With a few taps at the keyboard, Hugh Donaghue can find out who wields power in rural New York.

He can get a fix on the local politicians, police officials and key businessmen, determine who their friends are and search out those who appear willing to use their influence for the latest political cause.

"It's like a gigantic 3-by-5 card," said Donaghue, president of The Tyson Capitol Institute, a Washington lobbying firm. "But it takes up a lot less space."

Judging by the response of about 100 lobbyists who were introduced to information systems yesterday at a conference and trade show sponsored by the American League of Lobbyists, they are well aware that computers increase their clout.

For example, lobbyists can learn in seconds the religion of every member of Congress or the names of Michigan residents who favor legislation to reduce acid rain.

Many of those who attended the conference here suggested that the image of the lobbyist is changing; the brash wheeler-dealer is being replaced by a calculating computer technician.

"Over time," Donaghue said, "the day of the big-time lobbyist going one-on-one with a congressman is going by the boards."

Representatives of Below, Tobe & Associates Inc., for example, displayed copies of the mass mailings the company can produce using its computers. The company sends mailings to people it knows are interested in a particular cause and asks them to send an enclosed form letter to a key congressman or other official important to the issue.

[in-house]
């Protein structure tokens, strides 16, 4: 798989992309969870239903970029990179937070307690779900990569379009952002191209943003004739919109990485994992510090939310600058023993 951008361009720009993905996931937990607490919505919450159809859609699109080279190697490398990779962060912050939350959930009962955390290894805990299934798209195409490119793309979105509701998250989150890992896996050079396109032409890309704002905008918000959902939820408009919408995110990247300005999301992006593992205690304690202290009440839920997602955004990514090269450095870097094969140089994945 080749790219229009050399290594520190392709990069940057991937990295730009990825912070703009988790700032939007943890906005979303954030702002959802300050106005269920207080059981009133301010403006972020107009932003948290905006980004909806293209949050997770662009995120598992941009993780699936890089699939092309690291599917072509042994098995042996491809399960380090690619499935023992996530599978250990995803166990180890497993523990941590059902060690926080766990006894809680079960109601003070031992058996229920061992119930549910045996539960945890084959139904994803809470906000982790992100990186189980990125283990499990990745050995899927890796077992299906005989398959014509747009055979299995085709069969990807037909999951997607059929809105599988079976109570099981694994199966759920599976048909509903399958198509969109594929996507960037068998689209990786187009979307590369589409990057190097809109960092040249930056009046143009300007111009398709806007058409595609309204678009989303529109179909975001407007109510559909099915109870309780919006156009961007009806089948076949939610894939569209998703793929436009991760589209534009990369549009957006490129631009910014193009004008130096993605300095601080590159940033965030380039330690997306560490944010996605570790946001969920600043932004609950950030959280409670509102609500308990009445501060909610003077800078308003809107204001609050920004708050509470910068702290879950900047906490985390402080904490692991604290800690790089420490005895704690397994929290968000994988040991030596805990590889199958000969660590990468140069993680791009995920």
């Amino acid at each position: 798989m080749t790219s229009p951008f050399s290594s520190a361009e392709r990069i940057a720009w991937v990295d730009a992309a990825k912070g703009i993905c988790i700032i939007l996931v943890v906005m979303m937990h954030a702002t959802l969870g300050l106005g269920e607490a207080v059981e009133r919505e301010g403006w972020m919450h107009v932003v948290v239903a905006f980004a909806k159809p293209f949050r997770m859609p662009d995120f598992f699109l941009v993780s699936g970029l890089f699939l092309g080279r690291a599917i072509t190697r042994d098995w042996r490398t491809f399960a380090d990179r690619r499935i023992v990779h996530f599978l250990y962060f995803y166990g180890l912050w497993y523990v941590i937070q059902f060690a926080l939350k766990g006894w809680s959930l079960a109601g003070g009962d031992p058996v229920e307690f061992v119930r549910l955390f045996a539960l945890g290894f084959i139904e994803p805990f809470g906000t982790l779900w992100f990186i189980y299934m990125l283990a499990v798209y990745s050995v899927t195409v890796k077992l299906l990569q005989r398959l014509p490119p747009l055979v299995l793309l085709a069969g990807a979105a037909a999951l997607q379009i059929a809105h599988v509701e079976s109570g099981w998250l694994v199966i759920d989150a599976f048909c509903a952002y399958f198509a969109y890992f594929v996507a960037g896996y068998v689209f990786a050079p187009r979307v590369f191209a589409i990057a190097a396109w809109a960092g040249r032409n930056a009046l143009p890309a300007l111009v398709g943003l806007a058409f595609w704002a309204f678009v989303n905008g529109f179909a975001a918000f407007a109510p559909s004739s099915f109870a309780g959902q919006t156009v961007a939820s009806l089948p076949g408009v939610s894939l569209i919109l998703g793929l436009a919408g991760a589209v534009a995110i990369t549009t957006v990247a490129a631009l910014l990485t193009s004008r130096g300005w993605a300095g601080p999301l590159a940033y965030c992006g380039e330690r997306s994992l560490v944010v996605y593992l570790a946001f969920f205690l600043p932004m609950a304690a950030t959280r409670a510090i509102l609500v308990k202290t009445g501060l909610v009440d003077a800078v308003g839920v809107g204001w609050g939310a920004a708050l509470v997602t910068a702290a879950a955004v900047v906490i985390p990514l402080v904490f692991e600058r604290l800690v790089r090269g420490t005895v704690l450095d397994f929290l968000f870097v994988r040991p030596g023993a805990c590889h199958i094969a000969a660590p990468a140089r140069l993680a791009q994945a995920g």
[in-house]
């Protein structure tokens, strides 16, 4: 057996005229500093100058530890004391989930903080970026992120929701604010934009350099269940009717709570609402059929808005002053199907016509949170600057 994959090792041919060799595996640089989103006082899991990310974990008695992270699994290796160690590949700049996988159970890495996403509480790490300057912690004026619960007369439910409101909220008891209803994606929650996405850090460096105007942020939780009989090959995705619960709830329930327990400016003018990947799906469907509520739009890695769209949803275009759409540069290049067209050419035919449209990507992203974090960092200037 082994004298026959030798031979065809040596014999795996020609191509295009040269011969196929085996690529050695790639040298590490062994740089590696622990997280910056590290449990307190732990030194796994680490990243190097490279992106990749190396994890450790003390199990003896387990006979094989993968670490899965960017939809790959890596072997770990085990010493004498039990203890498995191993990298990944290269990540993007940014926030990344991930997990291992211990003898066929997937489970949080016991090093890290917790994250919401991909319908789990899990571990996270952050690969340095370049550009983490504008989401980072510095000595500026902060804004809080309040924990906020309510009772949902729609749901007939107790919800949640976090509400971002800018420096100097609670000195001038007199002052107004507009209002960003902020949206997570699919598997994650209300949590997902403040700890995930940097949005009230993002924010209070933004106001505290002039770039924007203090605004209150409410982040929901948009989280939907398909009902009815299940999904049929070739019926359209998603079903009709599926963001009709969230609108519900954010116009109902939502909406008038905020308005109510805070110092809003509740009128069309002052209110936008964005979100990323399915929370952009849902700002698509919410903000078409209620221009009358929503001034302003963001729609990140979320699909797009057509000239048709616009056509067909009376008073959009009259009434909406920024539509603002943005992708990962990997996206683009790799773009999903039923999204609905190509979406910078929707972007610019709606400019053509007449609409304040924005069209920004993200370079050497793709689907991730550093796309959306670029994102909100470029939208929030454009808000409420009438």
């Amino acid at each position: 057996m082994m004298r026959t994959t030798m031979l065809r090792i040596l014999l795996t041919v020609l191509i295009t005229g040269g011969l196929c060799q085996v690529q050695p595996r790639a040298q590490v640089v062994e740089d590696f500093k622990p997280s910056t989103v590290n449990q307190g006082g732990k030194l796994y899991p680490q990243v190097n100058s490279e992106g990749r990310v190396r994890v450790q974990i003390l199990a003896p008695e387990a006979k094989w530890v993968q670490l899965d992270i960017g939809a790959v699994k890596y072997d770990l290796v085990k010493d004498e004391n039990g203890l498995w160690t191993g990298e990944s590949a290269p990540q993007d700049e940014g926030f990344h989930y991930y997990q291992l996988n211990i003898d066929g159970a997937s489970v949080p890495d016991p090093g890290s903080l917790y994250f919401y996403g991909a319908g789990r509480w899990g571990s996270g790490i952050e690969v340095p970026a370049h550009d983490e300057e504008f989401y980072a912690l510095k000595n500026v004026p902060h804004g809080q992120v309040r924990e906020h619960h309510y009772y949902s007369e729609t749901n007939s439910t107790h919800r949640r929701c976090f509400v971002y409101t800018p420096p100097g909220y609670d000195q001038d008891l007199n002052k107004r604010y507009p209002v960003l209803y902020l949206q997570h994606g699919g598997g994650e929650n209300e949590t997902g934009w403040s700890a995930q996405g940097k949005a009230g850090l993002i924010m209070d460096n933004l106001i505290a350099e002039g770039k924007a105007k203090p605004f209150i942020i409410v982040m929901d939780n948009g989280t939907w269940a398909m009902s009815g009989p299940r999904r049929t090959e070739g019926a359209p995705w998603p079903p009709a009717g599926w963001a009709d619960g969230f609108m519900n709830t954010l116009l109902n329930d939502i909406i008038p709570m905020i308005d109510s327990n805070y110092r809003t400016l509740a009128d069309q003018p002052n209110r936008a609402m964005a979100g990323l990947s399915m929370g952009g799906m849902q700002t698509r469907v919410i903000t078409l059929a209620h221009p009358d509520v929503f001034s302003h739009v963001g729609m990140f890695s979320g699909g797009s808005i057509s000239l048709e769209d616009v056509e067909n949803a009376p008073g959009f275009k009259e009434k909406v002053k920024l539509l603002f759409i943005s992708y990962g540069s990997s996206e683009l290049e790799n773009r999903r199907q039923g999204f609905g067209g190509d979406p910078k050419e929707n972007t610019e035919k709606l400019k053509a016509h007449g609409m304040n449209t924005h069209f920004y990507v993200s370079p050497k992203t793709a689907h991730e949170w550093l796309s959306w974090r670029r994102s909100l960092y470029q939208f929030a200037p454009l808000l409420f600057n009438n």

The innovation is in these return letters, which are randomly printed in 28 different type styles on many different kinds of paper. The people who read the mail might never know they are receiving form letters, explained a company official.

Some lobbyists cautioned that computers are not a substitute for ideas and said lobbyists also must be aware that many clients don't put much faith in technology, said Howard Marlowe, president of Marlowe & Co.

"Clients don't like to see these gadgets, so we don't show them the computers," he said. "Their eyes glaze over when they see a computer print-out."

But for working behind the scenes, computers have become an indispensible part of the job. "Everyone now seems to have one kind of computer or another," said William Miller, president of Miller Legislative Services. "Just push a couple of buttons and you've sent a letter to your entire congressional district."